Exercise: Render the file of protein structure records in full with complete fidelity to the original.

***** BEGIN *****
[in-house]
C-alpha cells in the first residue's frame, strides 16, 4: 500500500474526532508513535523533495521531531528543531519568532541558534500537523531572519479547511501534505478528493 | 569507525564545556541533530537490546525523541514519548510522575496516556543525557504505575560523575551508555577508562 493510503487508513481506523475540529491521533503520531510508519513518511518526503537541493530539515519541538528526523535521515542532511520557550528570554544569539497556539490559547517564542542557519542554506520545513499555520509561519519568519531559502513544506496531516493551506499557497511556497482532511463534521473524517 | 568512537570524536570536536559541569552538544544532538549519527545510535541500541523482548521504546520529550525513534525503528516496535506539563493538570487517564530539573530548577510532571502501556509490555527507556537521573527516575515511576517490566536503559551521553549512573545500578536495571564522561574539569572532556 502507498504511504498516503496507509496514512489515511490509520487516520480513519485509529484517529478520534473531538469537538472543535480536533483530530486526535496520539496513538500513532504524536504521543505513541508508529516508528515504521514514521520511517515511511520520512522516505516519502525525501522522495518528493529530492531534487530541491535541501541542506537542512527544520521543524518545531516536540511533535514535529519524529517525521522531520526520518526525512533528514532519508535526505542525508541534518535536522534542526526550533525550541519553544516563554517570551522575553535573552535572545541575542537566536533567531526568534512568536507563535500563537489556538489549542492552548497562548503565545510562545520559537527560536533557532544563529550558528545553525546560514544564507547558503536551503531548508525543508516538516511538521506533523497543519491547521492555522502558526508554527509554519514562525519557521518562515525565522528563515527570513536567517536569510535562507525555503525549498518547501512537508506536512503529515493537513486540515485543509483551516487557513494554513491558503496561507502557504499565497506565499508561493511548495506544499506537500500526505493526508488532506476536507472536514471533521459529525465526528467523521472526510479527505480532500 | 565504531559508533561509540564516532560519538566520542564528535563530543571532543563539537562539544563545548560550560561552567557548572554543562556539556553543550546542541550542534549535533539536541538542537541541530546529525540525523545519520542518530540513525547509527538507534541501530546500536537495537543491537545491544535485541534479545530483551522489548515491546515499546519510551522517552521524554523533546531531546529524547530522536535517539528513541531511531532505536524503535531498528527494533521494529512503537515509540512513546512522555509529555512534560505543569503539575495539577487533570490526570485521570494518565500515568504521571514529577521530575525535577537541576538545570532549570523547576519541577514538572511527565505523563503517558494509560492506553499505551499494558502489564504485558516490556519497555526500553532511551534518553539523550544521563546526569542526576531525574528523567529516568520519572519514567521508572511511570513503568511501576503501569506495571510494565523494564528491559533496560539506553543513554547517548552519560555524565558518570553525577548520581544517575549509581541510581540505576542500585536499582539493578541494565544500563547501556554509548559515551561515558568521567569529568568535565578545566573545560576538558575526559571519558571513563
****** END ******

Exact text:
[in-house]
C-alpha cells in the first residue's frame, strides 16, 4: 500500500474526532508513535523533495521531531528543531519568532541558534500537523531572519479547511501534505478528493 | 569507525564545556541533530537490546525523541514519548510522575496516556543525557504505575560523575551508555577508562 493510503487508513481506523475540529491521533503520531510508519513518511518526503537541493530539515519541538528526523535521515542532511520557550528570554544569539497556539490559547517564542542557519542554506520545513499555520509561519519568519531559502513544506496531516493551506499557497511556497482532511463534521473524517 | 568512537570524536570536536559541569552538544544532538549519527545510535541500541523482548521504546520529550525513534525503528516496535506539563493538570487517564530539573530548577510532571502501556509490555527507556537521573527516575515511576517490566536503559551521553549512573545500578536495571564522561574539569572532556 502507498504511504498516503496507509496514512489515511490509520487516520480513519485509529484517529478520534473531538469537538472543535480536533483530530486526535496520539496513538500513532504524536504521543505513541508508529516508528515504521514514521520511517515511511520520512522516505516519502525525501522522495518528493529530492531534487530541491535541501541542506537542512527544520521543524518545531516536540511533535514535529519524529517525521522531520526520518526525512533528514532519508535526505542525508541534518535536522534542526526550533525550541519553544516563554517570551522575553535573552535572545541575542537566536533567531526568534512568536507563535500563537489556538489549542492552548497562548503565545510562545520559537527560536533557532544563529550558528545553525546560514544564507547558503536551503531548508525543508516538516511538521506533523497543519491547521492555522502558526508554527509554519514562525519557521518562515525565522528563515527570513536567517536569510535562507525555503525549498518547501512537508506536512503529515493537513486540515485543509483551516487557513494554513491558503496561507502557504499565497506565499508561493511548495506544499506537500500526505493526508488532506476536507472536514471533521459529525465526528467523521472526510479527505480532500 | 565504531559508533561509540564516532560519538566520542564528535563530543571532543563539537562539544563545548560550560561552567557548572554543562556539556553543550546542541550542534549535533539536541538542537541541530546529525540525523545519520542518530540513525547509527538507534541501530546500536537495537543491537545491544535485541534479545530483551522489548515491546515499546519510551522517552521524554523533546531531546529524547530522536535517539528513541531511531532505536524503535531498528527494533521494529512503537515509540512513546512522555509529555512534560505543569503539575495539577487533570490526570485521570494518565500515568504521571514529577521530575525535577537541576538545570532549570523547576519541577514538572511527565505523563503517558494509560492506553499505551499494558502489564504485558516490556519497555526500553532511551534518553539523550544521563546526569542526576531525574528523567529516568520519572519514567521508572511511570513503568511501576503501569506495571510494565523494564528491559533496560539506553543513554547517548552519560555524565558518570553525577548520581544517575549509581541510581540505576542500585536499582539493578541494565544500563547501556554509548559515551561515558568521567569529568568535565578545566573545560576538558575526559571519558571513563